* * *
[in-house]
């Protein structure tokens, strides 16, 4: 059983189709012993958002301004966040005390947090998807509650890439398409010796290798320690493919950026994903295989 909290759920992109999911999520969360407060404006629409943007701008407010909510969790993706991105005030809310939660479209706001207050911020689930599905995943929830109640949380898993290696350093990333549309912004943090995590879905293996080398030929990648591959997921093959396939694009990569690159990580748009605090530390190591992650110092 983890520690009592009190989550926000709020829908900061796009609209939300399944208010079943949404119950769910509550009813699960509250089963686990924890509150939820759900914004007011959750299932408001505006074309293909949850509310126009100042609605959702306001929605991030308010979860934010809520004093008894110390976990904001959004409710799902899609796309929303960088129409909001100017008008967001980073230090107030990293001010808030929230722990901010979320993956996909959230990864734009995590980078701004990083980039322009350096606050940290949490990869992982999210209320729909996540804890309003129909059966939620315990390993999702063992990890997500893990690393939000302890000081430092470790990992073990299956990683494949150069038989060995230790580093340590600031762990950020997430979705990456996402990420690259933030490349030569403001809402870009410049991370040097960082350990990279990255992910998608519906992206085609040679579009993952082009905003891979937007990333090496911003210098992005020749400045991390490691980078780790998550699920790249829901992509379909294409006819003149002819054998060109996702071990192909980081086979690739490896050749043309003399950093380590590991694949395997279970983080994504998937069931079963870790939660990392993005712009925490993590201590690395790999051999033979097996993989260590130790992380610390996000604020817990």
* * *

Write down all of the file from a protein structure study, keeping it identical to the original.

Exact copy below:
[in-house]
């Protein structure tokens, strides 16, 4: 059983189709012993958002301004966040005390947090998807509650890439398409010796290798320690493919950026994903295989 909290759920992109999911999520969360407060404006629409943007701008407010909510969790993706991105005030809310939660479209706001207050911020689930599905995943929830109640949380898993290696350093990333549309912004943090995590879905293996080398030929990648591959997921093959396939694009990569690159990580748009605090530390190591992650110092 983890520690009592009190989550926000709020829908900061796009609209939300399944208010079943949404119950769910509550009813699960509250089963686990924890509150939820759900914004007011959750299932408001505006074309293909949850509310126009100042609605959702306001929605991030308010979860934010809520004093008894110390976990904001959004409710799902899609796309929303960088129409909001100017008008967001980073230090107030990293001010808030929230722990901010979320993956996909959230990864734009995590980078701004990083980039322009350096606050940290949490990869992982999210209320729909996540804890309003129909059966939620315990390993999702063992990890997500893990690393939000302890000081430092470790990992073990299956990683494949150069038989060995230790580093340590600031762990950020997430979705990456996402990420690259933030490349030569403001809402870009410049991370040097960082350990990279990255992910998608519906992206085609040679579009993952082009905003891979937007990333090496911003210098992005020749400045991390490691980078780790998550699920790249829901992509379909294409006819003149002819054998060109996702071990192909980081086979690739490896050749043309003399950093380590590991694949395997279970983080994504998937069931079963870790939660990392993005712009925490993590201590690395790999051999033979097996993989260590130790992380610390996000604020817990």